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Uses

Edible uses

Notes

Seed - raw or cooked. Sweet and delicious, they can be added to cakes, biscuits, ice cream etc[1][2]. They can also be ground into a flour and then added to cereals to enrich their protein value. The shell is very hard, making it difficult to extract the seed[3]. An edible oil is obtained from the seed[2].

Unknown part

Oil

Material uses

There are no material uses listed for Macadamia integrifolia.

Medicinal uses(Warning!)

There are no medicinal uses listed for Macadamia integrifolia.

Ecology

Ecosystem niche/layer

Ecological Functions

Nothing listed.

Forage

Nothing listed.

Shelter

Nothing listed.

Propagation

Seed - best sown as soon as it is ripe in a warm greenhouse[4]. The dehusked seed germinates quickly at 25°c[5]. The seed can also be sown in the spring in a warm greenhouse[4]. When they are large enough to handle, prick the seedlings out into individual pots and grow them on in the greenhouse for at least their first winter. Plant them out into their permanent positions in late spring or early summer, after the last expected frosts. If trying them outdoors, give the plants some protection from the cold for their first few winters. Cultivars may be grafted.

Practical Plants is currently lacking information on propagation instructions of Macadamia integrifolia. Help us fill in the blanks! Edit this page to add your knowledge.



Cultivation

Plants grow best in rich moist soils and require copious summer watering in their early stages[1], though established plants are very drought resistant[5]. Trees require a sheltered position and are easily damaged by strong winds[5].

Plants can be grown in climates cooler than their native habitat, but they are not very hardy in Britain. They can survive slight frosts, however[5], and have succeeded outdoors in the Scilly Isles[6]. Growth is optimal between temperatures of 20 - 25°c, ceasing when they fall below 10°c or rise above 30°c[5]. Cold weather can result in the loss of the entire crop[5]. The macadamia nut is cultivated for its edible seed in many tropical and sub-tropical areas[1], there are some named varieties[1][2]. Plants are slow growing in cultivation, seedlings take 6 - 7 years to produce their first fruit[1]. The trees then produce commercial crops for about 40 - 50 years and can fruit for up to 100 years[5]. Pruning is not normally necessary, but is tolerated if carried out in the autumn[4].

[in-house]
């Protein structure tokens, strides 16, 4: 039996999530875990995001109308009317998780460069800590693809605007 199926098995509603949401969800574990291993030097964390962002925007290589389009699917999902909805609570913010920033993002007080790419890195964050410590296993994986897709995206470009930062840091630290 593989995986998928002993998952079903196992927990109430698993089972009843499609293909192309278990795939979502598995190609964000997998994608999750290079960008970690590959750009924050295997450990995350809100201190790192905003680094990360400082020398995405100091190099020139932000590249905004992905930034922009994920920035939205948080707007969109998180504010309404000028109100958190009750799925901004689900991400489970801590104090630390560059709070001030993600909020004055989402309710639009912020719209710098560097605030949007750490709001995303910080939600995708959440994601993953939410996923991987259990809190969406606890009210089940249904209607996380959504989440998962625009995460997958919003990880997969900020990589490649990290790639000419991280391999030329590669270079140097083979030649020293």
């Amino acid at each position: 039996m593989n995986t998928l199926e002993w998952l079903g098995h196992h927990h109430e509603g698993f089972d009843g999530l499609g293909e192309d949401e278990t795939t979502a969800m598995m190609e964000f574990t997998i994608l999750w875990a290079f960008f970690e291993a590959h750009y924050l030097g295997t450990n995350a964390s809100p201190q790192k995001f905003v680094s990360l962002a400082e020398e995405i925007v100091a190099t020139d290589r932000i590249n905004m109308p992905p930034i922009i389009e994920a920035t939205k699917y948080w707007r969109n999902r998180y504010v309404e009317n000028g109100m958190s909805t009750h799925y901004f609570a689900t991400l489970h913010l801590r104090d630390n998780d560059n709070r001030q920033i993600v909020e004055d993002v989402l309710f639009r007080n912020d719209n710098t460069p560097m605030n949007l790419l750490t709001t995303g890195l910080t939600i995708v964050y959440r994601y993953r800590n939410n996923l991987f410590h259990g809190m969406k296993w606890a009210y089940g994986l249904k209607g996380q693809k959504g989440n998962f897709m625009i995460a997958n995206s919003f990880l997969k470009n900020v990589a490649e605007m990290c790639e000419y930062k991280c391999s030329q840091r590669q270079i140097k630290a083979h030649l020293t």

This species was formerly considered to be a part of M. ternifolia[1].

Crops

Problems, pests & diseases

Associations & Interactions

There are no interactions listed for Macadamia integrifolia. Do you know of an interaction that should be listed here? edit this page to add it.

Polycultures & Guilds

There are no polycultures listed which include Macadamia integrifolia.

Descendants

Cultivars

Varieties

None listed.

Subspecies

None listed.

Full Data

This table shows all the data stored for this plant.

Taxonomy
Binomial name
Macadamia integrifolia
Genus
Macadamia
Family
Proteaceae
Imported References
Edible uses
Medicinal uses
Material uses & Functions
Botanic
Propagation
Cultivation
Environment
Cultivation
Uses
Edible uses
None listed.
Material uses
None listed.
Medicinal uses
None listed.
Functions & Nature
Functions
Provides forage for
Provides shelter for
Environment
Hardiness Zone
9
Heat Zone
?
Water
moderate
Sun
full sun
Shade
no shade
Soil PH
Soil Texture
Soil Water Retention
Environmental Tolerances
    Ecosystems
    Native Climate Zones
    None listed.
    Adapted Climate Zones
    None listed.
    Native Geographical Range
    None listed.
    Native Environment
    None listed.
    Ecosystem Niche
    None listed.
    Root Zone Tendancy
    None listed.
    Life
    Deciduous or Evergreen
    Herbaceous or Woody
    Life Cycle
    Growth Rate
    Mature Size
    Fertility
    ?
    Pollinators
    Flower Colour
    ?
    Flower Type











    References

    1. ? 1.01.11.21.31.41.51.6 Holliday. I. and Hill. R. A Field Guide to Australian Trees. Frederick Muller Ltd. ISBN 0-85179-627-3 (1974-00-00)
    2. ? 2.02.12.22.3 Facciola. S. Cornucopia - A Source Book of Edible Plants. Kampong Publications ISBN 0-9628087-0-9 (1990-00-00)
    3. ? 3.03.1 Phillips. R. & Rix. M. Conservatory and Indoor Plants Volumes 1 & 2 Pan Books, London. ISBN 0-330-37376-5 (1998-00-00)
    4. ? 4.04.14.2 Brickell. C. The RHS Gardener's Encyclopedia of Plants and Flowers Dorling Kindersley Publishers Ltd. ISBN 0-86318-386-7 (1990-00-00)
    5. ? 5.05.15.25.35.45.55.65.7 Huxley. A. The New RHS Dictionary of Gardening. 1992. MacMillan Press ISBN 0-333-47494-5 (1992-00-00)
    6. ? F. Chittendon. RHS Dictionary of Plants plus Supplement. 1956 Oxford University Press (1951-00-00)